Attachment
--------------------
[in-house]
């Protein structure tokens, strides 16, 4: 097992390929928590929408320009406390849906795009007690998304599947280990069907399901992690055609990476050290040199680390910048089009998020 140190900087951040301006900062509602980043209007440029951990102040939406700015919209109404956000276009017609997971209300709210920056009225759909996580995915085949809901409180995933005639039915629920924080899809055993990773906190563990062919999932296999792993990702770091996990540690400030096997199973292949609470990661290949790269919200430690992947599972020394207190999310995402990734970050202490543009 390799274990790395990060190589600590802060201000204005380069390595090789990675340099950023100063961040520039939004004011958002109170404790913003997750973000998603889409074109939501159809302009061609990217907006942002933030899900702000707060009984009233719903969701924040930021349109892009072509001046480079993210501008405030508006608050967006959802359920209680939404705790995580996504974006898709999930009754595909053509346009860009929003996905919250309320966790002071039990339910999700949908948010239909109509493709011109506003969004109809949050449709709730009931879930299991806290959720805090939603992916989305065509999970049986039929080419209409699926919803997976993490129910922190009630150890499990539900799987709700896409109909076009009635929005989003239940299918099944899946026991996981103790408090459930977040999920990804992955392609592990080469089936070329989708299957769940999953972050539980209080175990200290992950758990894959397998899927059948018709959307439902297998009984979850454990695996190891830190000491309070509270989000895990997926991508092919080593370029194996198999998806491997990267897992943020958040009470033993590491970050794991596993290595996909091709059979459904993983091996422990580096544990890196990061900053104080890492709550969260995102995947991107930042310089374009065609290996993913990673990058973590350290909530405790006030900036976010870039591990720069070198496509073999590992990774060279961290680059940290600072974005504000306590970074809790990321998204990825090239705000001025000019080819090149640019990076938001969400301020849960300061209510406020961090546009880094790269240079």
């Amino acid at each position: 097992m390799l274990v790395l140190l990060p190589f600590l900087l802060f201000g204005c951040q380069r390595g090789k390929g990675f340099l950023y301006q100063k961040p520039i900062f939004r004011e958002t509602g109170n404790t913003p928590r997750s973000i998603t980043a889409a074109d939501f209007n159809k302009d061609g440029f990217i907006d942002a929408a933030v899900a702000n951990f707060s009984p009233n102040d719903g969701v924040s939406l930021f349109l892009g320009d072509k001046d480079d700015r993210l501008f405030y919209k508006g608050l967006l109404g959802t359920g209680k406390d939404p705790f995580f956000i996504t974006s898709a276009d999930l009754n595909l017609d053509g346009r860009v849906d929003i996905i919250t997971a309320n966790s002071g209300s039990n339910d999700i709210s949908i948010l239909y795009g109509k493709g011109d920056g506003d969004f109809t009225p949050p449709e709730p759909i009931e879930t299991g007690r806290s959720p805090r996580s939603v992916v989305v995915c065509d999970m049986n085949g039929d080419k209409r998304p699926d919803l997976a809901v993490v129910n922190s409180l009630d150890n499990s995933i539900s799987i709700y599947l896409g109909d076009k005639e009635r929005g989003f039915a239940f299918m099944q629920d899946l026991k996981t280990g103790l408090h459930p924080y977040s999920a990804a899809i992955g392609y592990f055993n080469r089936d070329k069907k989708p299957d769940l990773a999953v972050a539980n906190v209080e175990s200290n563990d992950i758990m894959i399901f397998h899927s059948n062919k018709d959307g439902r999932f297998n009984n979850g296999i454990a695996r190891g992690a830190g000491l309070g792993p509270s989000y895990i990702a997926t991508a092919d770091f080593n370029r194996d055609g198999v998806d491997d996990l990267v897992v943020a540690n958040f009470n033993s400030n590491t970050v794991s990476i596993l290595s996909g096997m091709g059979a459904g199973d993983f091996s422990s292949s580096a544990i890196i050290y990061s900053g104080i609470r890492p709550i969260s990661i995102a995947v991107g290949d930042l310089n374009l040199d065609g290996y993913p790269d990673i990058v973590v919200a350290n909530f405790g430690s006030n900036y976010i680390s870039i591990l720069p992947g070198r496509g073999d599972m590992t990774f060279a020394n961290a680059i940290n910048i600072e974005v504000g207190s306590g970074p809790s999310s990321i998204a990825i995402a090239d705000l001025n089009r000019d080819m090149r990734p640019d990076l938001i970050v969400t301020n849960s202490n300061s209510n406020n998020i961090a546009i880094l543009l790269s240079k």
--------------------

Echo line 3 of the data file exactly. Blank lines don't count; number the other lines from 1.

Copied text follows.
């Amino acid at each position: 097992m390799l274990v790395l140190l990060p190589f600590l900087l802060f201000g204005c951040q380069r390595g090789k390929g990675f340099l950023y301006q100063k961040p520039i900062f939004r004011e958002t509602g109170n404790t913003p928590r997750s973000i998603t980043a889409a074109d939501f209007n159809k302009d061609g440029f990217i907006d942002a929408a933030v899900a702000n951990f707060s009984p009233n102040d719903g969701v924040s939406l930021f349109l892009g320009d072509k001046d480079d700015r993210l501008f405030y919209k508006g608050l967006l109404g959802t359920g209680k406390d939404p705790f995580f956000i996504t974006s898709a276009d999930l009754n595909l017609d053509g346009r860009v849906d929003i996905i919250t997971a309320n966790s002071g209300s039990n339910d999700i709210s949908i948010l239909y795009g109509k493709g011109d920056g506003d969004f109809t009225p949050p449709e709730p759909i009931e879930t299991g007690r806290s959720p805090r996580s939603v992916v989305v995915c065509d999970m049986n085949g039929d080419k209409r998304p699926d919803l997976a809901v993490v129910n922190s409180l009630d150890n499990s995933i539900s799987i709700y599947l896409g109909d076009k005639e009635r929005g989003f039915a239940f299918m099944q629920d899946l026991k996981t280990g103790l408090h459930p924080y977040s999920a990804a899809i992955g392609y592990f055993n080469r089936d070329k069907k989708p299957d769940l990773a999953v972050a539980n906190v209080e175990s200290n563990d992950i758990m894959i399901f397998h899927s059948n062919k018709d959307g439902r999932f297998n009984n979850g296999i454990a695996r190891g992690a830190g000491l309070g792993p509270s989000y895990i990702a997926t991508a092919d770091f080593n370029r194996d055609g198999v998806d491997d996990l990267v897992v943020a540690n958040f009470n033993s400030n590491t970050v794991s990476i596993l290595s996909g096997m091709g059979a459904g199973d993983f091996s422990s292949s580096a544990i890196i050290y990061s900053g104080i609470r890492p709550i969260s990661i995102a995947v991107g290949d930042l310089n374009l040199d065609g290996y993913p790269d990673i990058v973590v919200a350290n909530f405790g430690s006030n900036y976010i680390s870039i591990l720069p992947g070198r496509g073999d599972m590992t990774f060279a020394n961290a680059i940290n910048i600072e974005v504000g207190s306590g970074p809790s999310s990321i998204a990825i995402a090239d705000l001025n089009r000019d080819m090149r990734p640019d990076l938001i970050v969400t301020n849960s202490n300061s209510n406020n998020i961090a546009i880094l543009l790269s240079k």